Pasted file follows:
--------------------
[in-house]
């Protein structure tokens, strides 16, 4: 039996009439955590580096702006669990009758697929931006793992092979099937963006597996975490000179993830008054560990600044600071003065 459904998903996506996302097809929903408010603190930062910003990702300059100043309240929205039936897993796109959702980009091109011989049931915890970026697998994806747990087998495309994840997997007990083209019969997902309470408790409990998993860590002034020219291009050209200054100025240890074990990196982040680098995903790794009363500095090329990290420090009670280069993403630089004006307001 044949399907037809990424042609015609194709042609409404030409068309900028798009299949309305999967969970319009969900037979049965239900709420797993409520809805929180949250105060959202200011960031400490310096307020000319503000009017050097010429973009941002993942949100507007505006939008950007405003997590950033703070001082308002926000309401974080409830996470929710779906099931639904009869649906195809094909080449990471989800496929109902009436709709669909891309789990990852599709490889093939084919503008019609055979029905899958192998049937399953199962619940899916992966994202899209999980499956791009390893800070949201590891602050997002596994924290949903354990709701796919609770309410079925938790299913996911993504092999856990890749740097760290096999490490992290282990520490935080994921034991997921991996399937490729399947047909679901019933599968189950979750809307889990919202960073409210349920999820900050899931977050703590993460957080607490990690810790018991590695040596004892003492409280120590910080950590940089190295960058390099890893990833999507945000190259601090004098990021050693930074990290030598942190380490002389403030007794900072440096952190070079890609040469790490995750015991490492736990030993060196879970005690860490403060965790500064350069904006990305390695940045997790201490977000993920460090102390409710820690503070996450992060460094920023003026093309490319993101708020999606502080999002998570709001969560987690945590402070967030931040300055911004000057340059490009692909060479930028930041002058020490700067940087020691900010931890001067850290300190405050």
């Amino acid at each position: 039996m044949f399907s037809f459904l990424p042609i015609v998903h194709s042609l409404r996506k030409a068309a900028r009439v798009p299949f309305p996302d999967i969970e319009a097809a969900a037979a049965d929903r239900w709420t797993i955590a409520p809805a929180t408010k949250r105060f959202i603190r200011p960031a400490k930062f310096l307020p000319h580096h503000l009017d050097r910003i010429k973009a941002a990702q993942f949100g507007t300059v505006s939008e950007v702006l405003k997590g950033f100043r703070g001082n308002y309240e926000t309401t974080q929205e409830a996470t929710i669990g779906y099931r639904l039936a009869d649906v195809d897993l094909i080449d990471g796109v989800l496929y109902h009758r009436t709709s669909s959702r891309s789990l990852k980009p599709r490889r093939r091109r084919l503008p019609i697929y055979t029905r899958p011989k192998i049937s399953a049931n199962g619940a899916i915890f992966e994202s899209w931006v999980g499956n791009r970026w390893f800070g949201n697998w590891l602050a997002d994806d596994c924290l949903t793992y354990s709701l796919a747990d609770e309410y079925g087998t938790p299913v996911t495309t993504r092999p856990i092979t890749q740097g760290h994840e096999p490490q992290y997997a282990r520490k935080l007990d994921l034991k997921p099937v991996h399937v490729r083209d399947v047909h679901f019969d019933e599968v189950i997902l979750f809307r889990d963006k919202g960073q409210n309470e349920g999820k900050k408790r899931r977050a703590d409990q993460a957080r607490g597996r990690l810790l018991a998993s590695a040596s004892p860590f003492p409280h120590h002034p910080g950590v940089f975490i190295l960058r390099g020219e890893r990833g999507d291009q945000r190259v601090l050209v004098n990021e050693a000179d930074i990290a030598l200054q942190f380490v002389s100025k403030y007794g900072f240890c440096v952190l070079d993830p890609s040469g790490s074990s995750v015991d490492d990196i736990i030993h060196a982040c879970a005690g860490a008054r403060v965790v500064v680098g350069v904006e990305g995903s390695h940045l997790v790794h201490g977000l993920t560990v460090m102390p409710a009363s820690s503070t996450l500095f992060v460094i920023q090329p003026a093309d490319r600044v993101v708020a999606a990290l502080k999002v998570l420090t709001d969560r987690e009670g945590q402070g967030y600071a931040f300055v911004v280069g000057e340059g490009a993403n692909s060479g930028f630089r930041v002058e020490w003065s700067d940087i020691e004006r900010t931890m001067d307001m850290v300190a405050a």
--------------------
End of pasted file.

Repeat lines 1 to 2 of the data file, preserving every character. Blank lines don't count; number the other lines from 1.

[in-house]
């Protein structure tokens, strides 16, 4: 039996009439955590580096702006669990009758697929931006793992092979099937963006597996975490000179993830008054560990600044600071003065 459904998903996506996302097809929903408010603190930062910003990702300059100043309240929205039936897993796109959702980009091109011989049931915890970026697998994806747990087998495309994840997997007990083209019969997902309470408790409990998993860590002034020219291009050209200054100025240890074990990196982040680098995903790794009363500095090329990290420090009670280069993403630089004006307001 044949399907037809990424042609015609194709042609409404030409068309900028798009299949309305999967969970319009969900037979049965239900709420797993409520809805929180949250105060959202200011960031400490310096307020000319503000009017050097010429973009941002993942949100507007505006939008950007405003997590950033703070001082308002926000309401974080409830996470929710779906099931639904009869649906195809094909080449990471989800496929109902009436709709669909891309789990990852599709490889093939084919503008019609055979029905899958192998049937399953199962619940899916992966994202899209999980499956791009390893800070949201590891602050997002596994924290949903354990709701796919609770309410079925938790299913996911993504092999856990890749740097760290096999490490992290282990520490935080994921034991997921991996399937490729399947047909679901019933599968189950979750809307889990919202960073409210349920999820900050899931977050703590993460957080607490990690810790018991590695040596004892003492409280120590910080950590940089190295960058390099890893990833999507945000190259601090004098990021050693930074990290030598942190380490002389403030007794900072440096952190070079890609040469790490995750015991490492736990030993060196879970005690860490403060965790500064350069904006990305390695940045997790201490977000993920460090102390409710820690503070996450992060460094920023003026093309490319993101708020999606502080999002998570709001969560987690945590402070967030931040300055911004000057340059490009692909060479930028930041002058020490700067940087020691900010931890001067850290300190405050």